EU chief Brexit negotiator insists Irish backstop must stay, a blow for British PM

The European Union’s chief Brexit negotiator Michel Barnier fired a broadside on Sunday at British Prime Minister Boris Johnson by insisting the Irish border backstop must stay.

Johnson has demanded that the backstop, a Brussels-insisted mechanism to ensure there is no hard EU frontier on the island of Ireland, must go as part of a new Brexit deal.

Writing in the London-based Sunday Telegraph, Barnier said the backstop is the maximum amount of flexibility that the EU can offer to a non-Member State, which Britain will become when it leaves the bloc.

If implemented, it would see Northern Ireland staying aligned to some rules of the EU single market, should Britain and the EU not agree on a trade deal after Brexit.

After talks last month with German Chancellor Angela Merkel and French President Emmanuel Macron, Johnson indicated there has been some movement from the EU, raising hopes that Brussels may reach a new deal and remove the backstop arrangement.

Barnier said: “In the midst of the ongoing political debate in Westminster, I think it is worthwhile to point out that there remain many misrepresentations about the solution we have found to avoid a hard border on the island of Ireland.

“The backstop is all about managing the unique risks that Brexit creates in Northern Ireland, a fact that Prime Minister Boris Johnson recognises in his recent letter to President Donald Tusk (of the European Council).”

Barnier said the backstop fully respected the carefully negotiated balance found in the agreement between the competing political views and different identities in Northern Ireland. Its objective is simply to have an insurance policy in place that guarantees that the border between Ireland and Northern Ireland remains fully open, and that the status quo of cross-border exchanges on the island of Ireland is maintained.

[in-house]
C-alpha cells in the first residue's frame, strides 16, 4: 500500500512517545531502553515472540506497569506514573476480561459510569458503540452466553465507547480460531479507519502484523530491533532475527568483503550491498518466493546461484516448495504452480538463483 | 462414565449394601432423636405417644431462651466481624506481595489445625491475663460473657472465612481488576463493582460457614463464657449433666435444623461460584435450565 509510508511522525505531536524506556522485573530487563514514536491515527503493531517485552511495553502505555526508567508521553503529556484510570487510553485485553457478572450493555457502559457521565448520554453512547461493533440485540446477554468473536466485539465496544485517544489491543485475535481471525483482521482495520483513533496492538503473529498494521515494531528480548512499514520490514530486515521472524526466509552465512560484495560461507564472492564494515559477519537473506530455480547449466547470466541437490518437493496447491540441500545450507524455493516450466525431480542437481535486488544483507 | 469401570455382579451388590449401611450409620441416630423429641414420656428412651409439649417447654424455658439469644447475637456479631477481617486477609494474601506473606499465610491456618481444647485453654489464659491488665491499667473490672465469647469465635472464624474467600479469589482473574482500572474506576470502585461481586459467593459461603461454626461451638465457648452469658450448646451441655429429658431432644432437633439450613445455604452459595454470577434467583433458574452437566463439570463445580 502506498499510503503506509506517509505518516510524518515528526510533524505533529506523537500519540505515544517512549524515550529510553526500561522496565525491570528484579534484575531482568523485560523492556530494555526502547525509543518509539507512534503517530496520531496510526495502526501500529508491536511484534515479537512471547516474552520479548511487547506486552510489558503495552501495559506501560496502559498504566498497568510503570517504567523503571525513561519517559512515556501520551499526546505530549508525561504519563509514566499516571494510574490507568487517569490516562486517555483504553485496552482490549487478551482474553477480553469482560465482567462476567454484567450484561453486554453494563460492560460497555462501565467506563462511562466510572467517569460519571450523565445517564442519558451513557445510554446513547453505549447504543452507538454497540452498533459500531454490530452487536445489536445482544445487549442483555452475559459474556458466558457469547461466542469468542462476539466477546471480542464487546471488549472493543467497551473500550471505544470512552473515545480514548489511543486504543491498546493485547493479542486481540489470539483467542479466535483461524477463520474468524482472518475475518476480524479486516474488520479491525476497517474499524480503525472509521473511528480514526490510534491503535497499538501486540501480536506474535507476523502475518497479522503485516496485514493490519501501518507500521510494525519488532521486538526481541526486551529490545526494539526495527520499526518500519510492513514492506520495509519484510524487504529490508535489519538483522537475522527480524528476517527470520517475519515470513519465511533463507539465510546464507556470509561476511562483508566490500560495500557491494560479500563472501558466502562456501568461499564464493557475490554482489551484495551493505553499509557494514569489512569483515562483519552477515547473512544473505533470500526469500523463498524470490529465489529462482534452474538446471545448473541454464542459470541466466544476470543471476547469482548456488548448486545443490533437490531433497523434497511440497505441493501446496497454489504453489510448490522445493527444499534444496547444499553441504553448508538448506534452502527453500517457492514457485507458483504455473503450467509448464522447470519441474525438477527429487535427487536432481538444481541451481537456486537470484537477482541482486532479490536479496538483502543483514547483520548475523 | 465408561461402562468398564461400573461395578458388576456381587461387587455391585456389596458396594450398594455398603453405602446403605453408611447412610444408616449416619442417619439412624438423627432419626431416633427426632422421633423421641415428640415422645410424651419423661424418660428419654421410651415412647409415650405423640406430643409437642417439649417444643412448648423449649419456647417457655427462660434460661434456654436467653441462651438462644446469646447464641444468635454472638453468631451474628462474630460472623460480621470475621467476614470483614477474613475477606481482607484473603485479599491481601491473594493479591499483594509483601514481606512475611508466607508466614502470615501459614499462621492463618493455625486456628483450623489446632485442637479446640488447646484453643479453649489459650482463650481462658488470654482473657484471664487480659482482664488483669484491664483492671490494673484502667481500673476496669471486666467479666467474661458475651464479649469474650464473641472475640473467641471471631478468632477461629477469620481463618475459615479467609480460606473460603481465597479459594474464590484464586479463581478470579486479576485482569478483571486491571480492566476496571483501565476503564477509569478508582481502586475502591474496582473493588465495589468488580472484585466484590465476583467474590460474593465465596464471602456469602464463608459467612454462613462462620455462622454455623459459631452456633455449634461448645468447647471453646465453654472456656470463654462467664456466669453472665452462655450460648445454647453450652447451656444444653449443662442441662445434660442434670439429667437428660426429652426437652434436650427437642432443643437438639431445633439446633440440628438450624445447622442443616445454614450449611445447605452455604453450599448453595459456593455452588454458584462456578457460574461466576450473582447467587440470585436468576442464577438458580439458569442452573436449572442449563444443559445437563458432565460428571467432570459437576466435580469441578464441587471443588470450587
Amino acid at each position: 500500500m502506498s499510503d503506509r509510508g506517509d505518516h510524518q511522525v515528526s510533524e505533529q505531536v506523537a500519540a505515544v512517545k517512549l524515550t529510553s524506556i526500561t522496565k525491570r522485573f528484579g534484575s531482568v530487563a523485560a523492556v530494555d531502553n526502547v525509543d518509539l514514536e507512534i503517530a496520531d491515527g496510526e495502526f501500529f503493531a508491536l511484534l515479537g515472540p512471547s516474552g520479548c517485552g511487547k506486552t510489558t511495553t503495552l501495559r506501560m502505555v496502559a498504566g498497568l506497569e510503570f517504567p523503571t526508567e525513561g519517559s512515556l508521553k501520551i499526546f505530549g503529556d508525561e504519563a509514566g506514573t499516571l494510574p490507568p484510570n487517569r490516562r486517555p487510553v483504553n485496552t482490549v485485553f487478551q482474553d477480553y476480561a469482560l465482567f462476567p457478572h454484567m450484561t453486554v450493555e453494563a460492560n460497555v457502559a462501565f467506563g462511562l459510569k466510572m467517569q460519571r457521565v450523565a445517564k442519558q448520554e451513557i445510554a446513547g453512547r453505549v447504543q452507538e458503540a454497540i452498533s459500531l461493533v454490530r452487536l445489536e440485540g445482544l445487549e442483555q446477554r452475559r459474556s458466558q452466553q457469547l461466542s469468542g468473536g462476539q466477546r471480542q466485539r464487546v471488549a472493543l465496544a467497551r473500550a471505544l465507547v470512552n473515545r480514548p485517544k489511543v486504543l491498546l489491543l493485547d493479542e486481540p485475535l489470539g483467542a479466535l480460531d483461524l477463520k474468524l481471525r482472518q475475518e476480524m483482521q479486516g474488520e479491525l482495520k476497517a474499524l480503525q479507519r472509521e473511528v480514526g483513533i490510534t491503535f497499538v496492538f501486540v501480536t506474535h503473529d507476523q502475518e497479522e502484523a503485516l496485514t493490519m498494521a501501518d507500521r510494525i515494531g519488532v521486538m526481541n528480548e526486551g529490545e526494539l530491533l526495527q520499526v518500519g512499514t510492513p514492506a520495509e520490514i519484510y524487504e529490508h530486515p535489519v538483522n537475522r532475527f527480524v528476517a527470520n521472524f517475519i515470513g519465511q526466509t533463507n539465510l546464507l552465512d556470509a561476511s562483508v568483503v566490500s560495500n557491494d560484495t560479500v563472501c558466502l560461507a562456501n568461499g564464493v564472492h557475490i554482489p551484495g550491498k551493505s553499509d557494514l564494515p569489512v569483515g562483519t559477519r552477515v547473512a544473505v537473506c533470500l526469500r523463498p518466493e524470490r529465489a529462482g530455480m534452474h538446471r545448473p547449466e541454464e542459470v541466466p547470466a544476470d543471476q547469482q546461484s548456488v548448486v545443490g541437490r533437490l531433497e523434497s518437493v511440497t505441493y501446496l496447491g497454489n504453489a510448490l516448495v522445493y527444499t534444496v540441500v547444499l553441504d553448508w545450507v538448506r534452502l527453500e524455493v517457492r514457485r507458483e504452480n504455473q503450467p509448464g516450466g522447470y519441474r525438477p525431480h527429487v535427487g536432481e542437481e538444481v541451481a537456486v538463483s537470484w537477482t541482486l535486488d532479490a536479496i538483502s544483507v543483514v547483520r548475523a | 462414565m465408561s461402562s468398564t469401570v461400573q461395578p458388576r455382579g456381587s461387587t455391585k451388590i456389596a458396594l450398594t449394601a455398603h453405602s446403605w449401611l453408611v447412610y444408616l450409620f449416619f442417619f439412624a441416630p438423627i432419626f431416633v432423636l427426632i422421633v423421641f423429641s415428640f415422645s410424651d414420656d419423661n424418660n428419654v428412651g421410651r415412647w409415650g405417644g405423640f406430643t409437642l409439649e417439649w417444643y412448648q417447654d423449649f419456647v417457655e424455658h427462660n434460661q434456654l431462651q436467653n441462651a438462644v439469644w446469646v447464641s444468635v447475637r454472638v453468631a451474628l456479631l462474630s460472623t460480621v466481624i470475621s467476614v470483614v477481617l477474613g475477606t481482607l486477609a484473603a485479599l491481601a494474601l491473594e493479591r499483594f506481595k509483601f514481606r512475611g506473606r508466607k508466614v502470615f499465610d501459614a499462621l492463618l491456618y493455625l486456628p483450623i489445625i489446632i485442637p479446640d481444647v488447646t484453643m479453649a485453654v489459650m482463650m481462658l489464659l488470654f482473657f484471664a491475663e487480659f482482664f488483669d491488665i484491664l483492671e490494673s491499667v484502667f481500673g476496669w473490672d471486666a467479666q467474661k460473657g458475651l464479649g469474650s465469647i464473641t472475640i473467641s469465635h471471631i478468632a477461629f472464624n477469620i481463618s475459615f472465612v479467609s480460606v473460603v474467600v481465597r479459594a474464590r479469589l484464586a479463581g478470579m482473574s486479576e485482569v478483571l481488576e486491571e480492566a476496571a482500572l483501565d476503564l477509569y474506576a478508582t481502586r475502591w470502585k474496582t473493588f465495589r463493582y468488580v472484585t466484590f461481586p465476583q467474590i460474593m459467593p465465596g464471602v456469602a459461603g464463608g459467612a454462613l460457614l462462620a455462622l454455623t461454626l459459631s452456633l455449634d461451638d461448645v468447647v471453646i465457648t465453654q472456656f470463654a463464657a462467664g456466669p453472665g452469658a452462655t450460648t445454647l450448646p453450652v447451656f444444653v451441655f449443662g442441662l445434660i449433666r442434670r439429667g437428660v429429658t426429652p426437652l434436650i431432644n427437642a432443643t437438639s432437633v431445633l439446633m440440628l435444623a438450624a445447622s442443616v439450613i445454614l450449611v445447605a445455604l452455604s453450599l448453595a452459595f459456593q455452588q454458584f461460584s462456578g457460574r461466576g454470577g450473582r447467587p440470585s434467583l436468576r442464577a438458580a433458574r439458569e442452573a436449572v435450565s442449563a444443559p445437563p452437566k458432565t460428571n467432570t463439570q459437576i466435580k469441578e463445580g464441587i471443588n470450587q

He added: “I believe that the people of Northern Ireland recognise and appreciate this offer more than Westminster does for now.”

Barnier said Johnson’s government has asked the EU to change what was agreed between Brussels and the British government when it was led by Johnson’s predecessor Theresa May.

May tried unsuccessfully on three occasions to win support for that deal in the House of Commons.

Barnier said the EU had committed itself to working with the UK, during the transition period on alternative arrangements that achieve the same objectives of the backstop.

“We are ready to start this work immediately upon ratification of the Withdrawal Agreement, in parallel to finally creating clarity on our future relationship,” he noted.

The problem for Johnson is that agreement has already been rejected by Westminster MPs.

Barnier added: “I am not optimistic about avoiding a “no deal” scenario but we should all continue to work with determination. The EU is ready to explore all avenues that the UK government may present and that are compatible with the Withdrawal Agreement.

“Uncertainty has festered for far too long in the UK, in particular in Northern Ireland, as well as in Ireland and all other EU countries, for that matter.”

MPs return to Westminster Tuesday after their long summer recess, with an attempt expected to be made to win support for legislation to prevent Johnson leaving the EU on deadline date, Oct. 31, unless there is a deal in place with Brussels.

In a television interview on Sunday, Labour’s shadow Brexit secretary Keir Starmer said MPs will seek to bring forward legislation this week to stop a no-deal Brexit.

Starmer said the plan would be to prevent Britain from getting out of the EU without a deal.